Writing for your worst self

· Around 3 minutes

The other day, I came across Adam Mastroianni’s great post So you wanna de-bog yourself where he outlines all the various stories that he tells himself when he’s stuck.

A lot of that was stuff that all sounded very familiar but it also reminded me about an unwritten rule that I like to keep: Writing for your worst self.

When asked how I learned a bunch of stuff that I know, I usually like to use the term “osmosis” by which I mean having spent hours reading and generally “soaking” in lots of information over the years.

Most of it didn’t make very much sense to me at the time, and a great deal of it still doesn’t, but you slowly build up a mental model of the thing you’re interested in and more importantly, a map of all the stuff where you say yourself “Ah, I know that X exists and I don’t know anything about X but it seems like it might be useful for this particular moment”.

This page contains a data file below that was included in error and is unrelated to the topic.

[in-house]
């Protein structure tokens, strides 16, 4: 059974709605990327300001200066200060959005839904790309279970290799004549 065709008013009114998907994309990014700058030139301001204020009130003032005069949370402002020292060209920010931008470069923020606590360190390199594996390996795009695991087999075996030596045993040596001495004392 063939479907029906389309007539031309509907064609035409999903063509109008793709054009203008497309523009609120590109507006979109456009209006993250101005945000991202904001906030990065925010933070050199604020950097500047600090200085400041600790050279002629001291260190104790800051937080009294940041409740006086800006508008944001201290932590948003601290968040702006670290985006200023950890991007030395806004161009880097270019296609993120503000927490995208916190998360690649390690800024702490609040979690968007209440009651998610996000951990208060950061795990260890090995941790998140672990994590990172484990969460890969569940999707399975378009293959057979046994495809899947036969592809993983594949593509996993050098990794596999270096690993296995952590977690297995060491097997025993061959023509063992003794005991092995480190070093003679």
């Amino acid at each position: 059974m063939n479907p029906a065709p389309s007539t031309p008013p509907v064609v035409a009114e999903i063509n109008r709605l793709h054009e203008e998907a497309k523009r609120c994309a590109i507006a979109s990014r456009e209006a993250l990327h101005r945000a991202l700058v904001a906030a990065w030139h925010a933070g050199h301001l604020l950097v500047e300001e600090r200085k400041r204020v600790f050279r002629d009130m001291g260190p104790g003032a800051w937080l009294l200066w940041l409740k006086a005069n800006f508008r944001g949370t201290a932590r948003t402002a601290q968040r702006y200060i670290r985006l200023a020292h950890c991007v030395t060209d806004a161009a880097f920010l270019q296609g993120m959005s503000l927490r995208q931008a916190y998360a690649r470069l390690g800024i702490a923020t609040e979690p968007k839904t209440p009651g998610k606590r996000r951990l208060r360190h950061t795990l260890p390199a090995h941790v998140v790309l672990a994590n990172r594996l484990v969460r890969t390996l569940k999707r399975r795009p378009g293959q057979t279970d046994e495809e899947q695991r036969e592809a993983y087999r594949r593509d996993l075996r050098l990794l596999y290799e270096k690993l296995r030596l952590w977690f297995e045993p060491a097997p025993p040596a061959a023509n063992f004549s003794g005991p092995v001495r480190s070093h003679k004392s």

There are a great many ideas along the way as well that just never made sense, got dropped by the wayside only to come across them years later and they seem a lot clearer.

Part of that is not that they actually are any clearer so much as you realise the core idea itself is actually really straight forward but has been caked in layers of nonsense that makes it seem much more complex than it really is.

Probably the biggest issue I have with is using all sorts of fancy grammar, which I’ll admit can be a bit hard of a balance when deciding whether to use jargon but for general language, I prefer to keep it dumb.

Supposedly there’s some school of thought that the denser and more sophisticated your writing style, the more “professional” it is.

That could be true but I’ve never felt that it was professional because my brain was too busy maxing out its resources trying to translate fancy words into normal words on the fly to notice.

If your normal self struggles to read fancy prose and dense content, your worst self definitely isn’t going to handle it much better.

Alternatively, you might be relatively fine but you’re trying to transition careers, picking up a hobby as a sort of second job so you probably need all the help you can get.

If I had to boil it down further to a simple rule of thumb, it’d probably be “Can I read this post at 3am”.

Well, I mean could you read it really, because I just hit publish on this stuff and rarely look back at it.